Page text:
Rogers recalled his own encounter with the law, many years ago, when he was charged with “minor in possession” of alcohol. He said he has fired some deputies for criminal offenses, only to have them returned to their jobs by arbitrators.
“We live in glass houses,” he said. “We’re cops, but that doesn’t mean we don’t make mistakes.”
Northcott said he has met with Tindall three or four times and discussed past complaints against him, including the criminal assistance charge. Northcott said he also looked into an occasion in which Tindall had been reprimanded for “improper use of a patrol vehicle” that came up on a background check. “He was conducting private business using a patrol car,” Northcott said. He provided no details about that complaint.
“I’ve asked point-blank questions,” he said. “I wanted to know the answers.”
Tindall successfully passed a background check and polygraph and psychiatric tests required of marshal applicants, Northcott said.
Although the mayor has full authority to hire the marshal, Northcott said he met individually with Winthrop Council members before hiring Tindall “to give my thoughts and get their thoughts.”
Council member Joseph O’Driscoll said he appreciated Northcott’s decision-making process. “I really respect the fact that he wanted to bring everybody in and get input. He went to Olympia to get some records that you have to look up yourself. He really went over it thoroughly.”
“Local law enforcement … spoke well of him (Tindall) and had no qualms working with him,” O’Driscoll continued. “He probably made a mistake … but people deserve a second chance and he’s motivated.”
Council member Ben Nelson said he supports Tindall’s hire: “It definitely gave me pause, but after learning a bit more about the situation, it seemed like it shouldn’t automatically preclude him from hire.”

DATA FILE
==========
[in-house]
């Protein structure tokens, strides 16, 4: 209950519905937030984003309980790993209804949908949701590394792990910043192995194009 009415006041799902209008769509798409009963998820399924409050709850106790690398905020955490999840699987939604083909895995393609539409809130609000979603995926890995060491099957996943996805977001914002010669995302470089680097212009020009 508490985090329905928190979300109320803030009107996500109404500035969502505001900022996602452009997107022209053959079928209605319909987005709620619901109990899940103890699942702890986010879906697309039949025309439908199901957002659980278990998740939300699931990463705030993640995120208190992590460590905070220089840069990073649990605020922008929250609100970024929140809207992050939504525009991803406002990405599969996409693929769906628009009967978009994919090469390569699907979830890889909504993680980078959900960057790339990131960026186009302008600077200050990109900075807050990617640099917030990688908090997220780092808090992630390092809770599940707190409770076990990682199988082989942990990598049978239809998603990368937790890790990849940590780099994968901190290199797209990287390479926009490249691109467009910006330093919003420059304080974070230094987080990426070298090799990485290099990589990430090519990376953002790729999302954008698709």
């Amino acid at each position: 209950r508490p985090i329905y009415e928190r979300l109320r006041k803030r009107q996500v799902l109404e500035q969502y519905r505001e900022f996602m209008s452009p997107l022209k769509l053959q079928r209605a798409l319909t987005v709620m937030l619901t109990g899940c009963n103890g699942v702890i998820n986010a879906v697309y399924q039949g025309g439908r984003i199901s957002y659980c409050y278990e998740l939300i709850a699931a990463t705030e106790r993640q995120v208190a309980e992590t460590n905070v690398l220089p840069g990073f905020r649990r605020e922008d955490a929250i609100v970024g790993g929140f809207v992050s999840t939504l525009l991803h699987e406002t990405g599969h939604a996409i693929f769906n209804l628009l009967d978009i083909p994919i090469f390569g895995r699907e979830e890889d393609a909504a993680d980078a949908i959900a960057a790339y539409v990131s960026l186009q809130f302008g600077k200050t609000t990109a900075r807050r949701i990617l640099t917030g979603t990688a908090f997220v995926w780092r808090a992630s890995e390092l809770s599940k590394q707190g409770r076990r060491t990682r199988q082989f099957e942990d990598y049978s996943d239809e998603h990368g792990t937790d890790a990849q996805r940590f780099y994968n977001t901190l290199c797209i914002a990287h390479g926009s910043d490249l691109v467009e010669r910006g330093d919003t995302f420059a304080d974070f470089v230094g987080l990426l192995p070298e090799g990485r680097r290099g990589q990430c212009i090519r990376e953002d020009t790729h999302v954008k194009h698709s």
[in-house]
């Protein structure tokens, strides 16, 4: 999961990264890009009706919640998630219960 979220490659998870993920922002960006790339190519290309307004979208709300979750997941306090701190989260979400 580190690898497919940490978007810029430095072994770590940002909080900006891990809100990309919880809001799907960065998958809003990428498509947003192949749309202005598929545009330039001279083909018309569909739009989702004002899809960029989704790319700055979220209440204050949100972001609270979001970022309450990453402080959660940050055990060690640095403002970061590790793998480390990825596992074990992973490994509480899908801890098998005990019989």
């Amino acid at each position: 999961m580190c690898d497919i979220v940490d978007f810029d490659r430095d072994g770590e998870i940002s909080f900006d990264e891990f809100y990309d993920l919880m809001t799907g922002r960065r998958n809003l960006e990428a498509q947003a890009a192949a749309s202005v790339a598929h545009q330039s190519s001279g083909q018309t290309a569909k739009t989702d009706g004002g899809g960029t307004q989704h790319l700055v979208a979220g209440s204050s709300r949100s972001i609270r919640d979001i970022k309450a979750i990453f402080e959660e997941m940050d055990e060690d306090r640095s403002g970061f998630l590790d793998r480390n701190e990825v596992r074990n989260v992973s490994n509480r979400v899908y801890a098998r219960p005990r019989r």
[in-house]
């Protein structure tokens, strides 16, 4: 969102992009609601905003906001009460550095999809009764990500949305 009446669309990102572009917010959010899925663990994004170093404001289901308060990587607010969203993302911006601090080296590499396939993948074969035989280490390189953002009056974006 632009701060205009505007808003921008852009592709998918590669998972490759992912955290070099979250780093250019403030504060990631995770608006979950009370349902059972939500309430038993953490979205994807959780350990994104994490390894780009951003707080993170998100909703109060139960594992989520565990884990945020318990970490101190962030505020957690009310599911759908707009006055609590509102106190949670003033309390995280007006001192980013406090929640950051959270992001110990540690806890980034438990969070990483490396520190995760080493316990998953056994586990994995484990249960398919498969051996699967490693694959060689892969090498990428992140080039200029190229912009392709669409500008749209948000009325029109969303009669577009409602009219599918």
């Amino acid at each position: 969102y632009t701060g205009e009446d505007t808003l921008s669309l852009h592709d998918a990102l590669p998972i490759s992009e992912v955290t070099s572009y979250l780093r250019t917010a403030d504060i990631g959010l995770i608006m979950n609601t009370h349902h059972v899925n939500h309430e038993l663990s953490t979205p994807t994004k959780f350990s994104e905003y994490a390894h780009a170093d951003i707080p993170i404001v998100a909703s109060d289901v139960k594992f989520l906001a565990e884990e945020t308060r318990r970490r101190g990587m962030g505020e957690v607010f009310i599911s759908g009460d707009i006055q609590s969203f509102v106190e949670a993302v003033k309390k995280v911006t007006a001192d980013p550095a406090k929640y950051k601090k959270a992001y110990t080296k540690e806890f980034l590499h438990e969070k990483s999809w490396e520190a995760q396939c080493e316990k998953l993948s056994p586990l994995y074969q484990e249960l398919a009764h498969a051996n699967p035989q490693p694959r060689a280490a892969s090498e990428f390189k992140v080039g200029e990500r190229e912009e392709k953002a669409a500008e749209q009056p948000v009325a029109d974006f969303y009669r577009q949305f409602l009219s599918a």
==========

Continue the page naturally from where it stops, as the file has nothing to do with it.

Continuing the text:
“It wasn’t an on-the-job kind of incident … and it was family-related and a little more complex than just looking at the police report. You take that into consideration,” Nelson said. “His work history as a whole” is positive. “He received high recommendations from local law enforcement folks who had experience with him.”
Northcott said input from people who know Tindall and his own assessment made him feel comfortable about “the high character of this man … I’m willing to take the chance,” he said.
“Given his background of 25 years of experience … I just didn’t know if we’d get this kind of opportunity again,” Northcott said.
Winthrop has been plagued with a long string of issues that have left the town’s police department understaffed or without any police officers at all on several occasions in recent years.
Most recently, Marshal Hal Henning was fired in February by former Mayor Anne Acheson over an undisclosed personnel matter. Acheson subsequently resigned, largely because of ongoing controversy in the community and dissension on the Town Council over her decision to fire Henning. Winthrop has been contracting for police protection from Twisp since May.